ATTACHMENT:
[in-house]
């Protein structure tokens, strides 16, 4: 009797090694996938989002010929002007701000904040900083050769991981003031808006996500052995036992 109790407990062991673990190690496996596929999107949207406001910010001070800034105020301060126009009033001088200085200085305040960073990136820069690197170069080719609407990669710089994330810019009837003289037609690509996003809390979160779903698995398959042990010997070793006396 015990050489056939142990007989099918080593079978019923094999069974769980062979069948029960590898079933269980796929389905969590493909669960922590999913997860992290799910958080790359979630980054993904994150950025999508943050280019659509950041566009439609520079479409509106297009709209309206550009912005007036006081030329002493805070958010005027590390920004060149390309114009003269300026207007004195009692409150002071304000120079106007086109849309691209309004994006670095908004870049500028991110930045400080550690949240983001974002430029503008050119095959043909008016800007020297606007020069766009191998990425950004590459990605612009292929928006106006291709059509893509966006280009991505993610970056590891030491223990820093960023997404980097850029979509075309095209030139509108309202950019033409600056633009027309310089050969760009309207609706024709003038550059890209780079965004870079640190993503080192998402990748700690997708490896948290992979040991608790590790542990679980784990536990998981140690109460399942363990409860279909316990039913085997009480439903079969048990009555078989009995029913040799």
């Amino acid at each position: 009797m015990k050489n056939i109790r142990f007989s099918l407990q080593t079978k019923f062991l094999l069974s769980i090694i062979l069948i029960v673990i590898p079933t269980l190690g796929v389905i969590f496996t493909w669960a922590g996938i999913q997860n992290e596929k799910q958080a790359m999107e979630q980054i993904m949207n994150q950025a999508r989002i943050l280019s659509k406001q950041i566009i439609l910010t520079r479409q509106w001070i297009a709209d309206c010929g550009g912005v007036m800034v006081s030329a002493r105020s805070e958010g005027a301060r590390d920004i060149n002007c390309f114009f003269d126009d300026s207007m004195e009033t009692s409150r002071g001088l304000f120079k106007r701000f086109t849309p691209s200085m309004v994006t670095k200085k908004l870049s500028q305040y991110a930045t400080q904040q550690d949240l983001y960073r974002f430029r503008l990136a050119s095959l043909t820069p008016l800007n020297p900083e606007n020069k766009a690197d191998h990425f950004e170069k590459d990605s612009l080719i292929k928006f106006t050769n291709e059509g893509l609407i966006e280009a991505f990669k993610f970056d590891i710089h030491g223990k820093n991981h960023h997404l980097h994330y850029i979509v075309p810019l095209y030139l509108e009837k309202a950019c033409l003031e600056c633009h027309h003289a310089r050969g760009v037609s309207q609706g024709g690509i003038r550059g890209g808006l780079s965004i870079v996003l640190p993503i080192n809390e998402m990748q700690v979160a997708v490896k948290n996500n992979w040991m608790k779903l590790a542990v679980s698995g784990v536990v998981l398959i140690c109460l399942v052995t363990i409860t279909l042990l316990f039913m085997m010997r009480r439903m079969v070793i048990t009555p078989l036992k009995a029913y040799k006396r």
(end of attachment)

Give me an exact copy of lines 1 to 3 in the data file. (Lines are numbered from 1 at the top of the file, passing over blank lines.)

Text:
[in-house]
């Protein structure tokens, strides 16, 4: 009797090694996938989002010929002007701000904040900083050769991981003031808006996500052995036992 109790407990062991673990190690496996596929999107949207406001910010001070800034105020301060126009009033001088200085200085305040960073990136820069690197170069080719609407990669710089994330810019009837003289037609690509996003809390979160779903698995398959042990010997070793006396 015990050489056939142990007989099918080593079978019923094999069974769980062979069948029960590898079933269980796929389905969590493909669960922590999913997860992290799910958080790359979630980054993904994150950025999508943050280019659509950041566009439609520079479409509106297009709209309206550009912005007036006081030329002493805070958010005027590390920004060149390309114009003269300026207007004195009692409150002071304000120079106007086109849309691209309004994006670095908004870049500028991110930045400080550690949240983001974002430029503008050119095959043909008016800007020297606007020069766009191998990425950004590459990605612009292929928006106006291709059509893509966006280009991505993610970056590891030491223990820093960023997404980097850029979509075309095209030139509108309202950019033409600056633009027309310089050969760009309207609706024709003038550059890209780079965004870079640190993503080192998402990748700690997708490896948290992979040991608790590790542990679980784990536990998981140690109460399942363990409860279909316990039913085997009480439903079969048990009555078989009995029913040799």
């Amino acid at each position: 009797m015990k050489n056939i109790r142990f007989s099918l407990q080593t079978k019923f062991l094999l069974s769980i090694i062979l069948i029960v673990i590898p079933t269980l190690g796929v389905i969590f496996t493909w669960a922590g996938i999913q997860n992290e596929k799910q958080a790359m999107e979630q980054i993904m949207n994150q950025a999508r989002i943050l280019s659509k406001q950041i566009i439609l910010t520079r479409q509106w001070i297009a709209d309206c010929g550009g912005v007036m800034v006081s030329a002493r105020s805070e958010g005027a301060r590390d920004i060149n002007c390309f114009f003269d126009d300026s207007m004195e009033t009692s409150r002071g001088l304000f120079k106007r701000f086109t849309p691209s200085m309004v994006t670095k200085k908004l870049s500028q305040y991110a930045t400080q904040q550690d949240l983001y960073r974002f430029r503008l990136a050119s095959l043909t820069p008016l800007n020297p900083e606007n020069k766009a690197d191998h990425f950004e170069k590459d990605s612009l080719i292929k928006f106006t050769n291709e059509g893509l609407i966006e280009a991505f990669k993610f970056d590891i710089h030491g223990k820093n991981h960023h997404l980097h994330y850029i979509v075309p810019l095209y030139l509108e009837k309202a950019c033409l003031e600056c633009h027309h003289a310089r050969g760009v037609s309207q609706g024709g690509i003038r550059g890209g808006l780079s965004i870079v996003l640190p993503i080192n809390e998402m990748q700690v979160a997708v490896k948290n996500n992979w040991m608790k779903l590790a542990v679980s698995g784990v536990v998981l398959i140690c109460l399942v052995t363990i409860t279909l042990l316990f039913m085997m010997r009480r439903m079969v070793i048990t009555p078989l036992k009995a029913y040799k006396r």